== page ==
Nawazuddin Siddiqui on his career and food choices
“You are vegetarian! I can’t do without meat.” Nawazuddin Siddiqui makes his choices clear as we meet at Le Meridien’s The One restaurant. It is lunch time and the restaurant is buzzing with activity. A man of simple taste, Nawaz opts for the buffet even when the chef offers him the a-la-carte option.
“I can’t say no to good food and the problem is I gain weight easily. So I limit myself to small portions but it is not always possible,” says Nawaz putting some green salad in his plate. He starts with mutton biryani and recalls the time when he used to have shalgam (turnip) gosht and palak (spinach) gosht prepared by his mother. “She is an expert at mixing vegetables with meat. Her mutton preparation with radish leaves is outstanding.” Those were the days in Burhana near Muzzaffarnagar in Uttar Pradesh. Today Nawaz is one of most sought after actors in the country with journalists looking for mysterious meanings in his expressions.
In no hurry to cash in on his new found popularity, Nawaz wants to put a price on his talent. “I want to be the highest paid actor in the country. We have seen producers running after star sons with a crore to sign for their first film but when it comes to actors they expect them to survive only on art. My seniors like Irrfan Khan and Manoj Bajpayee learnt to live with this discrimination, I will not. I have come the hard way and I don’t want to finish myself by signing a hundred films.” He carries a lot of pain of his struggle days and thanks Anurag Kashyap for letting him vent out his anger in the climax of Gangs of Wasseypur. “As Faizal Khan pumped bullets in Ramadhir Singh, I got the much needed relief,” says Nawaz. Meanwhile, he digs into fried fish.
Having rejected “more than 100 offers” after Kahaani, Nawaz is about to begin shooting for Ketan Mehta’s Mountain Man, which is based on the life of Dashrath Majhi. “We talk about Taj Mahal as the symbol of love, here was a man who moved a mountain for his beloved,” says Nawaz about the poor labourer from Gaya district, who single-handedly created a pass through a mountain when his wife died due to lack of medical treatment because the nearest town was 70-odd kilometres away. “He was so moved that he worked relentlessly for two decades and created a pass through the mountain reducing the distance to one kilometre. How many of us can do this for love?” Nawaz feels Ketan has come up with an engaging script. “The first half is a beautiful love story. Dashrath was married in his childhood but as is the norm in some parts of Bihar, the girl continued to live with her parents. As a young man he fell in love with a girl whom he met in the neighbourhood market but later he discovers she is the same girl to whom he was engaged to as a child.”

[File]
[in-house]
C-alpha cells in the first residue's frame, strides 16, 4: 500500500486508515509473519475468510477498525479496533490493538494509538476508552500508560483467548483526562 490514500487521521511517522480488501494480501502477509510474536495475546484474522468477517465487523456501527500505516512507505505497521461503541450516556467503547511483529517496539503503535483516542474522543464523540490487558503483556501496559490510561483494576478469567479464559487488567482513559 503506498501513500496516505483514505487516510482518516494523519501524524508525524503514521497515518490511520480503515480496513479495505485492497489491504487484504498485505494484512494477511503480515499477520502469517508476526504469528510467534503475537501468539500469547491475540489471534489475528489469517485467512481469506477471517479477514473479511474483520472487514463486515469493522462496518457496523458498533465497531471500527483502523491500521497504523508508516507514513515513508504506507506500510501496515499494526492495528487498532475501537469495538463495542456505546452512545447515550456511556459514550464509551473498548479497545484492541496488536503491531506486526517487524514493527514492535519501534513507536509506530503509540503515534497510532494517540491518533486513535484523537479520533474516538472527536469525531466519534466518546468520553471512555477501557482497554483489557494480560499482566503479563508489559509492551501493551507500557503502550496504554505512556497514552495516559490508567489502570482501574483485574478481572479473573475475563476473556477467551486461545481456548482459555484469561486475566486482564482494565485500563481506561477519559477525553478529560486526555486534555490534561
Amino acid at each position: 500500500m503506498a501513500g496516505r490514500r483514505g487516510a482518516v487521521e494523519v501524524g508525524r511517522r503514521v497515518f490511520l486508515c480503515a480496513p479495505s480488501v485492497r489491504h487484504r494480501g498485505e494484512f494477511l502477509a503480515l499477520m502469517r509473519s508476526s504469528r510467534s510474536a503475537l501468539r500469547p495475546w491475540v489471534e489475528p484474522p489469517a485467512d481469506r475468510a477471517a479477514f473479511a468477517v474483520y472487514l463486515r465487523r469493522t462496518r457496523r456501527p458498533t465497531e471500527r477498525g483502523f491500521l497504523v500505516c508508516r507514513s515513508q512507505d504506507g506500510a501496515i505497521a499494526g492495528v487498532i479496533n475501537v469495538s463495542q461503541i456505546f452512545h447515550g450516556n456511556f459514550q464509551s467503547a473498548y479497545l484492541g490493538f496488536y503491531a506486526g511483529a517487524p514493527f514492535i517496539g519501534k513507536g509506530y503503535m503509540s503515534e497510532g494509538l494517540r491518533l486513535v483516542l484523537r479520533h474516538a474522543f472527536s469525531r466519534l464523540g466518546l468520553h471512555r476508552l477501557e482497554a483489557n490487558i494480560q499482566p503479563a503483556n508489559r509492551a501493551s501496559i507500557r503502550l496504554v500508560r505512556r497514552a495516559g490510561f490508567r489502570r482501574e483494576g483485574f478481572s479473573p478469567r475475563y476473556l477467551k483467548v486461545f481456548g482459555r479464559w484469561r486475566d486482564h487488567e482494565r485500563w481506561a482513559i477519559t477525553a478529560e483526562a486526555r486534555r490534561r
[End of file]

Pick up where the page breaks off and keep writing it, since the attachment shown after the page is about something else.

Radhika Apte has been cast opposite him because Ketan wanted a dusky girl. “Freida Pinto was eager to be part of it but when she realised that the role ends by half time, she opted out,” shares Nawaz, adding that Ketan had asked him to spend some time in the gym, which he has not been able to do. He curiously asks for the facilities in the hotel.
Has he become used to fans? “I am trying to but here again I find a difference between a star and an actor. Recently at a news channel where Manoj bhai and I had gone for an interview, curious people entered the washroom to have autographs and pictures. Manoj bhai said if he would say no he would be labelled as arrogant.” He has spent some interesting times with Manoj and one of them was in Siliguri during a film shoot where he learnt to make jungle chicken. “I tried it in Mumbai and it worked. I put whole spices in the gravy and cook it in mustard oil.”
Time for coffee and Nawaz says he is not going to limit himself to one genre or banner. “I want to see how it goes. Talaash is ready for release where after Aamir (Khan), I am playing the most important character. I am about to sign an Anil Sharma production, which will be shot abroad. It is an action role and will revolve around me. Then I have just wrapped up Aatma with Bipasha Basu. But between all this I have also completed an independent film Haramkhor, where I didn’t ask for any remuneration because that I need to sustain the actor in me.”